A new mobile app could make childbirth safer in Ethiopia, home to one of the highest rates of maternal deaths in the world.
“Safe Delivery App,” operated by a Danish nonprofit, the Maternity Foundation, gives simple instructions via animated videos and graphics in local languages as well as English on how to deal with emergency childbirth situations.
In Ethiopia, as many as 85% of women give birth at home with the help of only relatives and friends who are ill-equipped to deal with birthing complications like hemorrhaging, infections, high blood pressure, or obstetric fistula, which can lead to women being ostracized from their communities. As a result, Ethiopia has one of the highest rates of maternal deaths, deaths of a mother within six weeks of child birth—420 deaths per 100,000 (pdf, p. 38) live births, compared to an average of 239 per 100,000 births in developing countries, and 12 per 100,000 in developed countries.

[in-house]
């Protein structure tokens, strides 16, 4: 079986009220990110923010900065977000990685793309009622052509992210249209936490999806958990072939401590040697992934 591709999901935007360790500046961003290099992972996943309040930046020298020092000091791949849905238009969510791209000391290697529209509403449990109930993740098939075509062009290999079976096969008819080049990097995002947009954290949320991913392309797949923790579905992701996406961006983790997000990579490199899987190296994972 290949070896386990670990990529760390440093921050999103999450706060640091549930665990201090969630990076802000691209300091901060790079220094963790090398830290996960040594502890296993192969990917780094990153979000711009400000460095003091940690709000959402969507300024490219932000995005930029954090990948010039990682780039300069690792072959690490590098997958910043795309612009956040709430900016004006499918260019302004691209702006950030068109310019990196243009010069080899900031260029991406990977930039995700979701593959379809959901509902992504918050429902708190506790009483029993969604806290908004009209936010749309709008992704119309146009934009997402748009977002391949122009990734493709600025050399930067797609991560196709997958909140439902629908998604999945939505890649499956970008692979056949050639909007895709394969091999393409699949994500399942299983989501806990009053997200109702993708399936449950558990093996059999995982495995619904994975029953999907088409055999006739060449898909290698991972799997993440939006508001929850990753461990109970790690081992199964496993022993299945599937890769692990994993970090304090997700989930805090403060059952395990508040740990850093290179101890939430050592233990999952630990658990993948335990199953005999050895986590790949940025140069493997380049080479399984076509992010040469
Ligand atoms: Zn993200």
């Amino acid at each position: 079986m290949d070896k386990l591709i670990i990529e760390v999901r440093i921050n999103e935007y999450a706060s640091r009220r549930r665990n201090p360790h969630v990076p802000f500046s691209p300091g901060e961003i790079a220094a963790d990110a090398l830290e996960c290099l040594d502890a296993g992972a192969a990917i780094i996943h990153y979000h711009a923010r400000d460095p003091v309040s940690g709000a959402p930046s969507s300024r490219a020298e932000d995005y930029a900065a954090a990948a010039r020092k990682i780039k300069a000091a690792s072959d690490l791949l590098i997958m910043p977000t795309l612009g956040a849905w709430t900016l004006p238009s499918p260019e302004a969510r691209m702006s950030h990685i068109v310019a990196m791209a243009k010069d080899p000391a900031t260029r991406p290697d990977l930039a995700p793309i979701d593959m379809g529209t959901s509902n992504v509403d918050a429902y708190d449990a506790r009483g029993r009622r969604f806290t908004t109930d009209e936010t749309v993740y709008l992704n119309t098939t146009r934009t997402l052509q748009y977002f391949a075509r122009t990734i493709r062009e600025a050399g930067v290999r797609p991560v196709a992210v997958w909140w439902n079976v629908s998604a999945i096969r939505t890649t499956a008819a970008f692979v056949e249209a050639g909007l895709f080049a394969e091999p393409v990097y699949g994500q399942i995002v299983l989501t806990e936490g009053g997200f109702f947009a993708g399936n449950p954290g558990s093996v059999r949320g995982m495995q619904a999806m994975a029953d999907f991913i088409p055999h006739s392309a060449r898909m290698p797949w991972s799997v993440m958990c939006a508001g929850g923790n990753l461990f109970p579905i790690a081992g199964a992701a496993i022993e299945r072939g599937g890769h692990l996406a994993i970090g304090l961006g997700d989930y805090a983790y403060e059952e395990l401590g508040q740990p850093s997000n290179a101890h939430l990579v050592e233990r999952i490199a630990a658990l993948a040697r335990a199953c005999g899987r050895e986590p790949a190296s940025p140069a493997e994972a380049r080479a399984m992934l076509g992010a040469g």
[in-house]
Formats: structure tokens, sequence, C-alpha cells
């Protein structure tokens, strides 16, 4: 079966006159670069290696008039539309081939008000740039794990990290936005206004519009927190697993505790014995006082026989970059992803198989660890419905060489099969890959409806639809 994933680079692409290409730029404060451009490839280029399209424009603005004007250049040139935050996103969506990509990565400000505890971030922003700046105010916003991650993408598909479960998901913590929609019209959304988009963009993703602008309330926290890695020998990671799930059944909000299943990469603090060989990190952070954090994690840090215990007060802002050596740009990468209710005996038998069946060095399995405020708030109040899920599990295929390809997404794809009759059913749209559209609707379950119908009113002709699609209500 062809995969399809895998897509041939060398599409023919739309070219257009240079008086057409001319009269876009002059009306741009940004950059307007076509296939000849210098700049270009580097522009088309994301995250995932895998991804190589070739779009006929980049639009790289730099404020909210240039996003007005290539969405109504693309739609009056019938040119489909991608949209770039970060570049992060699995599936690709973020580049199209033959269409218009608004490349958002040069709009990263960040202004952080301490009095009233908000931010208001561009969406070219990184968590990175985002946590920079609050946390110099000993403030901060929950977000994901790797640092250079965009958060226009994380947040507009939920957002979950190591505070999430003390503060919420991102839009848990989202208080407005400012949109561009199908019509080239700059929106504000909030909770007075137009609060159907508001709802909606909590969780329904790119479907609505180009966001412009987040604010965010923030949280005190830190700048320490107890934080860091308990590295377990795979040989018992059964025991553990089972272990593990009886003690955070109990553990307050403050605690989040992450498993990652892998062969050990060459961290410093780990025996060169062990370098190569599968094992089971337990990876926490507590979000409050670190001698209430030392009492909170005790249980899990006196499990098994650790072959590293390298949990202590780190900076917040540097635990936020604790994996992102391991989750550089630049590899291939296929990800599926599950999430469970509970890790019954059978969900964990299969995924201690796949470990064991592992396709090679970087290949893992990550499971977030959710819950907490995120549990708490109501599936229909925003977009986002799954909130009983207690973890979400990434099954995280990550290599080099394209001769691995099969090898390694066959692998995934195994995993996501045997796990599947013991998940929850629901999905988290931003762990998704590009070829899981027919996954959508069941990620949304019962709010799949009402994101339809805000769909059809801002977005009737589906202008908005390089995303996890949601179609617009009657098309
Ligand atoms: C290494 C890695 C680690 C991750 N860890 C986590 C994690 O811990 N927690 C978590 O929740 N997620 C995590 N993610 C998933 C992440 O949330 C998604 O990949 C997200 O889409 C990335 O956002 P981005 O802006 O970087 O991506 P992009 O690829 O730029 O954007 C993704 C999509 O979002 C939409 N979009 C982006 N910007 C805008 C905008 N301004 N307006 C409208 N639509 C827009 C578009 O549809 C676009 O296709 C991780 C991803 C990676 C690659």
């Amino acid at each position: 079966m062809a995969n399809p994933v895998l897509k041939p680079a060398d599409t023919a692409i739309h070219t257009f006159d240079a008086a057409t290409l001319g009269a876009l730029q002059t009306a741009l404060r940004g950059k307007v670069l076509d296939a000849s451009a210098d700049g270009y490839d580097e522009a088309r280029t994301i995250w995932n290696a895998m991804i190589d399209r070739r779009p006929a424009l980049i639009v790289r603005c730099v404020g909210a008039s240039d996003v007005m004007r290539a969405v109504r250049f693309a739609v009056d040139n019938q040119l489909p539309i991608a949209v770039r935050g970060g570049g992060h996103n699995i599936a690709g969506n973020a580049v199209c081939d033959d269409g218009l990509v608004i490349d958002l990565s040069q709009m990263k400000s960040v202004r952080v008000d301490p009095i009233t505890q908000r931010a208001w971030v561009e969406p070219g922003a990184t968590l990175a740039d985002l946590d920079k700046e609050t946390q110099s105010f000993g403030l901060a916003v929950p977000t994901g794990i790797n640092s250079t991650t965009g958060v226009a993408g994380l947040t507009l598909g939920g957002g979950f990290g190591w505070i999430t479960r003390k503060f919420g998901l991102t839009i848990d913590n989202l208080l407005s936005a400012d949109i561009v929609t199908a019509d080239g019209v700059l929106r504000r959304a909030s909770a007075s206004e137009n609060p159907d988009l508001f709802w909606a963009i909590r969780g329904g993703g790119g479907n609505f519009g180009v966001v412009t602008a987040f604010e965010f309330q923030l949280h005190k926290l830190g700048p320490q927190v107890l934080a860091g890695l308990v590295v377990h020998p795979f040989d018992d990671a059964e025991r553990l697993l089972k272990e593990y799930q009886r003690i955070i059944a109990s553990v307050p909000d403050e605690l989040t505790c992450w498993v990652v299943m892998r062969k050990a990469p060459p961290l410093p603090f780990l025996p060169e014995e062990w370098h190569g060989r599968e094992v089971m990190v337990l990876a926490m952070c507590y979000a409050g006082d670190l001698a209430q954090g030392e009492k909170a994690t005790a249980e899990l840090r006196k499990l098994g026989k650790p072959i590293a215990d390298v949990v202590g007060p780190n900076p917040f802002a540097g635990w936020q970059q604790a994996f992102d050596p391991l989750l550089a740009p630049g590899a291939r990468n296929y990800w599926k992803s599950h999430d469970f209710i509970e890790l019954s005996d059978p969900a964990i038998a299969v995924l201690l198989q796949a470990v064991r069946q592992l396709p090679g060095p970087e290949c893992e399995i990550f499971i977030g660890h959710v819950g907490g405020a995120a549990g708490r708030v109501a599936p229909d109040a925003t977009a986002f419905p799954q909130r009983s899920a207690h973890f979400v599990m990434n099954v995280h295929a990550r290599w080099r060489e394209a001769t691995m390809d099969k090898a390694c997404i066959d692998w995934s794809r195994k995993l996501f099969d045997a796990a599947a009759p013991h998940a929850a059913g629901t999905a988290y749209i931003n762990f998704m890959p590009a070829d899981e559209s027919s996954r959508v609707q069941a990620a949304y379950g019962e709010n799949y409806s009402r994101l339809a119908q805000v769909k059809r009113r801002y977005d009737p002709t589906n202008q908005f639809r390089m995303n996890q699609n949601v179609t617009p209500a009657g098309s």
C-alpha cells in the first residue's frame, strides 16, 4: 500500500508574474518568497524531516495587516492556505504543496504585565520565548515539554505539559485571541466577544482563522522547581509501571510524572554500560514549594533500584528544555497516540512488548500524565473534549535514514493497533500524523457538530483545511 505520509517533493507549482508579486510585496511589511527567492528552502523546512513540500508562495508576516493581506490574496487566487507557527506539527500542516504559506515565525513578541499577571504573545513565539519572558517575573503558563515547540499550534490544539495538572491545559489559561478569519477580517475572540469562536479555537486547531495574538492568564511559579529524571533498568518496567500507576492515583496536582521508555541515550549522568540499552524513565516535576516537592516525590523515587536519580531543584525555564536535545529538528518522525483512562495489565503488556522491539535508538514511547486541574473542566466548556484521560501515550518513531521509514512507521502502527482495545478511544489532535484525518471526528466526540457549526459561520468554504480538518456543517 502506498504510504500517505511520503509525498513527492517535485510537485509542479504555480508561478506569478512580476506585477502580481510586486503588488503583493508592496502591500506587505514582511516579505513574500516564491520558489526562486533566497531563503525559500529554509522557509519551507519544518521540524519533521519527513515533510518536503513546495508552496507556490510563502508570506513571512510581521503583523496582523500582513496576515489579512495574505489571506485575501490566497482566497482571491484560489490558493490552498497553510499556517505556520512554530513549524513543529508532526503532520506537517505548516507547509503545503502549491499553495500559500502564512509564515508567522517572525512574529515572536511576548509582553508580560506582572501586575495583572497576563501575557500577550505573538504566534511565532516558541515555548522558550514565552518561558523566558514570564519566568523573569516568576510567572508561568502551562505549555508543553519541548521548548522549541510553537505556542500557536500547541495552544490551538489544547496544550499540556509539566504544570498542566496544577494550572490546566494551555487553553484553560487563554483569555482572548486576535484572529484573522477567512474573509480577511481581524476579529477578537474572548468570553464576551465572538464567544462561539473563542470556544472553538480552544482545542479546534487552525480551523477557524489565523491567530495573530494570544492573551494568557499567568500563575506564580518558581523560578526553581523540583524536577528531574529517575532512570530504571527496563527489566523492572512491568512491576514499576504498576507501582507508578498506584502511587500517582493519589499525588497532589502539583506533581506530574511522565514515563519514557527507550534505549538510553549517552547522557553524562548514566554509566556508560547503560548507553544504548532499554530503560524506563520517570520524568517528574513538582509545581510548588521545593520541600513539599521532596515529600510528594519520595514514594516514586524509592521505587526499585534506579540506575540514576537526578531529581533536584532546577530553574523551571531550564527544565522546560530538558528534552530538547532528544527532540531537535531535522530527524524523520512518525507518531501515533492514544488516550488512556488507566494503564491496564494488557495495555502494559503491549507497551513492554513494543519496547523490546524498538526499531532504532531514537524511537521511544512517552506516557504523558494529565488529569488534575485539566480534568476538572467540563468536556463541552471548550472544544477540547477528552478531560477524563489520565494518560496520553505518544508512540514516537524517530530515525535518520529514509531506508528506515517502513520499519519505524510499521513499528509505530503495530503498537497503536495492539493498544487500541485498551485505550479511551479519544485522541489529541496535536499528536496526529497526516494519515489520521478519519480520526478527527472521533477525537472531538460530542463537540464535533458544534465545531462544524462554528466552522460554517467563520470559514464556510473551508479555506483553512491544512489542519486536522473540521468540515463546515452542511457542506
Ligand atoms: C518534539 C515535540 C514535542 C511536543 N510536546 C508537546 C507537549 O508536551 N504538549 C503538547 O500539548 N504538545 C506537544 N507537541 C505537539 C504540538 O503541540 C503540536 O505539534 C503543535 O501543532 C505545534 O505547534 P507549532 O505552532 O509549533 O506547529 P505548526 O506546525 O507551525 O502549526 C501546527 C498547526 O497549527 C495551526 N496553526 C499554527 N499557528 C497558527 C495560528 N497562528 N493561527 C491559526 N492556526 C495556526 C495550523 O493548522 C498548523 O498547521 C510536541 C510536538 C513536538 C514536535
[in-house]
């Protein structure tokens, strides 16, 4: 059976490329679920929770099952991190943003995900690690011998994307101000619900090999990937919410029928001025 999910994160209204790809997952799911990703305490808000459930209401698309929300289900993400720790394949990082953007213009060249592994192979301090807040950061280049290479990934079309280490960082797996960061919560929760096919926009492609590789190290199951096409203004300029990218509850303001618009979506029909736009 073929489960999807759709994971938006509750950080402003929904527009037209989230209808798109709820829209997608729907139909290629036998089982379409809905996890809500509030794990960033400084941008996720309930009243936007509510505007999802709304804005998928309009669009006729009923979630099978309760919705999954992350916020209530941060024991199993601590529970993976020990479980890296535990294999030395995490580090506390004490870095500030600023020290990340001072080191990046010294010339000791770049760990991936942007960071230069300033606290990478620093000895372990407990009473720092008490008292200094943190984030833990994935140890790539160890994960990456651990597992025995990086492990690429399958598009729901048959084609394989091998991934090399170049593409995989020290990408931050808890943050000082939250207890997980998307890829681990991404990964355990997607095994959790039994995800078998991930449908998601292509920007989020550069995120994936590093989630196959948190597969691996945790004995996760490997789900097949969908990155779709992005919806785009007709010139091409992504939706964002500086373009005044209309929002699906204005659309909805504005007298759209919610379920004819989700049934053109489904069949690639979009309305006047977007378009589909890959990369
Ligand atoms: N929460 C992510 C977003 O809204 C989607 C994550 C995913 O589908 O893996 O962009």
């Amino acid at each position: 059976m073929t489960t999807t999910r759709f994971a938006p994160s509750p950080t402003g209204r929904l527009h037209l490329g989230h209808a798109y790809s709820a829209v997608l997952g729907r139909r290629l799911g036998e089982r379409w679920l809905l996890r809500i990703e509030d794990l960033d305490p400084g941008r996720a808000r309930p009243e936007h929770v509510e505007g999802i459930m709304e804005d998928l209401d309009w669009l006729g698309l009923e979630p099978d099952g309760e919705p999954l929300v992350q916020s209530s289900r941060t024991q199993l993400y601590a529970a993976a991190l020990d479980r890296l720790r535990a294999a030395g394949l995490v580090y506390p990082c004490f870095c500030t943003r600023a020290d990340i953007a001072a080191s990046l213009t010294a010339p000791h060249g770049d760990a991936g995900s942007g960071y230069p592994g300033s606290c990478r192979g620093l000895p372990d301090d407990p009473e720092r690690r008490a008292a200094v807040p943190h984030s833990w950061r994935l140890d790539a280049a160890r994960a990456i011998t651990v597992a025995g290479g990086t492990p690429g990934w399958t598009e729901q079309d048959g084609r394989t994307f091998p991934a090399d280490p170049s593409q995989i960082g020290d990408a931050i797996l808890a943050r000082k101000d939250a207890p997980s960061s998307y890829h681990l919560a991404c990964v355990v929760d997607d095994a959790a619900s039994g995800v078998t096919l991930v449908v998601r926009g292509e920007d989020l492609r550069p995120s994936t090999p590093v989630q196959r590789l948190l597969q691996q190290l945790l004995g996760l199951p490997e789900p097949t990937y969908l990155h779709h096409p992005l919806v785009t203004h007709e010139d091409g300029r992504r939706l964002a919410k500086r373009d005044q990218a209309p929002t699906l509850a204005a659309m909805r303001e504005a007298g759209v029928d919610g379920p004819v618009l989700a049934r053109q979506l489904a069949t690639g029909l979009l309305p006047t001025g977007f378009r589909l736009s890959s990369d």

Global health authorities announced today that the rate of deaths of women caused by childbirth has fallen 44% since 1990, to an estimated 303,000 this year, from 532 000 in 1990, according to a new study. More than half of these deaths took place in sub-Saharan Africa. But that is down to 546 deaths per 100,000 live births in 2015, from 987 per 100,000 in 1990, according to the report, and in Ethiopia, that rate has more than halved since 1990.
The Safe Delivery app was developed by researchers from University of Copenhagen and University of Southern Denmark and explains the seven signal functions of Basic Emergency Obstetric and Neonatal Care. It is based on global clinical guidelines, according to the Maternity Foundation.
So far, the group has given 78 phones with the app, to midwives as part of a pilot test last year in the Oromo region. The ability of the midwives using the app to manage cases of severe bleeding rose to 70% of cases, up from 30%, according to organizers. The foundation is also testing the app in Ghana and plans to use it in Tanzania and Guinea. Mobile penetration is still relatively low in Ethiopia, at around 31% as of 2014, but like in other sub Saharan countries it is growing fast.
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